Harriet Robins Scott is buried at Greenwood Cemetery in St. Louis. For many years, her location was not known. Mrs. Etta Daniels had the records and a few people knew but it was not revealed publicly until 2006 when Mrs. Ruth Ann Hager, a certified genealogist was doing research on Harriet and through several attempts concluding with a phone call to Lynne Jackson, she was able to narrow down the many Harriet’s to one, our Harriet at Greenwood. This happened to occur in 2006, a year prior to the 150th anniversary of the Dred Scott Decision in 2007. As Lynne likes to say, “She wasn’t going to miss out on the party!”
In recognition of the 19th Amendment, women from around the country shared the first woman to vote in their family and highlighted them for the FIRSTWOMANVOTER.COM campaign this August. Click image to view campaign.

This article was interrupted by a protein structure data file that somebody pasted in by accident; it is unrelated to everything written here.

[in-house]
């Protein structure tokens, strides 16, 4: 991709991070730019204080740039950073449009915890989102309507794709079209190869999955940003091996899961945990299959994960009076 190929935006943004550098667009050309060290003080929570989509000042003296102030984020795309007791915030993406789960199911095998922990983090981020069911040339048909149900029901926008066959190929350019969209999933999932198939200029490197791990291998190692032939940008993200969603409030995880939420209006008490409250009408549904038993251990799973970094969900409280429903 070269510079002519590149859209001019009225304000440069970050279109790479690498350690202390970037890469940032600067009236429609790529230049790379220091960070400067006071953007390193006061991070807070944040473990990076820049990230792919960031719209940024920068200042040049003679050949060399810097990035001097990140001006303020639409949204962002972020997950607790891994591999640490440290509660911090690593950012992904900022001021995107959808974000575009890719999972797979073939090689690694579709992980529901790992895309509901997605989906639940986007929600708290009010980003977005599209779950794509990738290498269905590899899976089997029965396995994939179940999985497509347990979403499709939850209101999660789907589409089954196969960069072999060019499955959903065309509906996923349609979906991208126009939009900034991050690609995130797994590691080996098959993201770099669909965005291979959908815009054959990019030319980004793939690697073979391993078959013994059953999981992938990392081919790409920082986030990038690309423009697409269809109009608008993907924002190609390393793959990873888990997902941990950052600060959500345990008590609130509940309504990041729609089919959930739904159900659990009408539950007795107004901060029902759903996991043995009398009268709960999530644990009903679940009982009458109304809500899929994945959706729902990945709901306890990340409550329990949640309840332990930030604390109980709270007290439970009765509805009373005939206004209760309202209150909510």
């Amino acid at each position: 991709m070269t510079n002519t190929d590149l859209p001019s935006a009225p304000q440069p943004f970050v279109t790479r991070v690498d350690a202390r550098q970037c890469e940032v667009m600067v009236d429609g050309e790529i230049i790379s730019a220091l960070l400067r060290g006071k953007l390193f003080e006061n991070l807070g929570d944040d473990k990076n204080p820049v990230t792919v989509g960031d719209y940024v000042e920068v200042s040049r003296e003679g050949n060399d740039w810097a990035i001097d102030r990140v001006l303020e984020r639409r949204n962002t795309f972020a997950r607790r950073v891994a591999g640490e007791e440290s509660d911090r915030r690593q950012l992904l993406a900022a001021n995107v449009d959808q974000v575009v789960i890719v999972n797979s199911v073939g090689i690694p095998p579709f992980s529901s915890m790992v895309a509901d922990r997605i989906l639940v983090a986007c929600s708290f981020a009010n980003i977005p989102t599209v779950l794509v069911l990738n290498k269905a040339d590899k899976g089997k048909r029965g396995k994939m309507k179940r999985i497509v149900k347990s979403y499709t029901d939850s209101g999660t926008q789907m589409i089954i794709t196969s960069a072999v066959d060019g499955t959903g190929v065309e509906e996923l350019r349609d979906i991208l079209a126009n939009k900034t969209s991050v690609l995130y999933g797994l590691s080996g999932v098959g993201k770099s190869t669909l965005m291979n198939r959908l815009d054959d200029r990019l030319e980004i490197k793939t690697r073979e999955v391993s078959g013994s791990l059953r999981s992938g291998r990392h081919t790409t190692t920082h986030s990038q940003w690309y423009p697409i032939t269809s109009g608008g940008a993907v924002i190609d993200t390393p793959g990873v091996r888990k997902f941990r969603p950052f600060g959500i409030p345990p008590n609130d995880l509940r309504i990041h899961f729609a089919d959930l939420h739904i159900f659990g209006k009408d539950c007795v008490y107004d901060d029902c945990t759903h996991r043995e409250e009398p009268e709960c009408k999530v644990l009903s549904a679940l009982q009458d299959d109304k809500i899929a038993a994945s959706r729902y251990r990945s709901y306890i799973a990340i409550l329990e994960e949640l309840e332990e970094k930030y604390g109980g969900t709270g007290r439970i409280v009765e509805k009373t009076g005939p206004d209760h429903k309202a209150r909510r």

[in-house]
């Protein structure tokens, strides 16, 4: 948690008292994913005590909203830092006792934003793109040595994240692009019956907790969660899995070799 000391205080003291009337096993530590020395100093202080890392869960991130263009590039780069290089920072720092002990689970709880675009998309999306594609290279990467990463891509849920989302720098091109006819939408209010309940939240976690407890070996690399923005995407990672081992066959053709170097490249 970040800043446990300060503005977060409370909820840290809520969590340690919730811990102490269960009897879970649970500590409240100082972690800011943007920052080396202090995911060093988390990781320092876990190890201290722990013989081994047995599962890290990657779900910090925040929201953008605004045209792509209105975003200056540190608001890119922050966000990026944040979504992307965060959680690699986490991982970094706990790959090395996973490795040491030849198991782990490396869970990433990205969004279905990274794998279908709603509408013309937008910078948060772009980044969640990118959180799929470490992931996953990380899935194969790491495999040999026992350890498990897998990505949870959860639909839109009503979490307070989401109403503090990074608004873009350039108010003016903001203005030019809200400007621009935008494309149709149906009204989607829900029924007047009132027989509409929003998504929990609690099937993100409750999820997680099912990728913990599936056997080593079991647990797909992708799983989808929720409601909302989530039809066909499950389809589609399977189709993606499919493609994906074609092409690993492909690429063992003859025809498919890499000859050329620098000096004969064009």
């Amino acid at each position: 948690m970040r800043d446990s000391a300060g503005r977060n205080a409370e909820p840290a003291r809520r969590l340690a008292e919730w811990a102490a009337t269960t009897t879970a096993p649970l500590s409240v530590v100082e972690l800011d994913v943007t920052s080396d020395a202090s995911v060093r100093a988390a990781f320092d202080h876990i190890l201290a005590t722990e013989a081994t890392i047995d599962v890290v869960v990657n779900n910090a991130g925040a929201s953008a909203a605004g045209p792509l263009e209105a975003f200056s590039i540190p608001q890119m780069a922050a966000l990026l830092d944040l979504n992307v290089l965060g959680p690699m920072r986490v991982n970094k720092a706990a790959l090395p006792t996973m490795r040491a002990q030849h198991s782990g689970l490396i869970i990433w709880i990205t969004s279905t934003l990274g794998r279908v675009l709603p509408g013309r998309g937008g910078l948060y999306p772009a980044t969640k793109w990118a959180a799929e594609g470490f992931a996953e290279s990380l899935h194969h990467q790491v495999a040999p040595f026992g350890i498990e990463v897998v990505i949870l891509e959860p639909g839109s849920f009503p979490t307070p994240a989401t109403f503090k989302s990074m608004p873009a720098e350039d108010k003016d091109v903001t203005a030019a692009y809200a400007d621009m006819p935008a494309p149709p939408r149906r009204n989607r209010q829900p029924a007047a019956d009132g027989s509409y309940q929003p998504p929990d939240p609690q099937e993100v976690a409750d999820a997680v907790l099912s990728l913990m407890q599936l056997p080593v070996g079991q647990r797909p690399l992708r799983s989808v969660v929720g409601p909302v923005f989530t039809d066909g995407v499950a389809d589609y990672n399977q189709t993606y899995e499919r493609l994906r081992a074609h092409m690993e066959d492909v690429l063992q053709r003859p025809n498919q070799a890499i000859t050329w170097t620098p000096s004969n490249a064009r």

As a guest of Project Say Something and the University of North Alabama Office of Diversity and Institutional Equity, Lynne spoke at the University on Feb 25, 2019. Project Say Something of Florence, AL is campaigning to erect a monument of former residents Dred and Harriet Scott in front of their local courthouse to contextualize the Confederate monument that has stood there since 1903. The Scotts were chosen after a year-long campaign to educate, raise awareness, and seek an alternative to the existing monument, which is protected by Alabama state law. The Scotts’ struggle for justice inspired the group; they believe the Scotts’ perseverance in their fight for freedom is an important reminder for future generations that justice is often a struggle.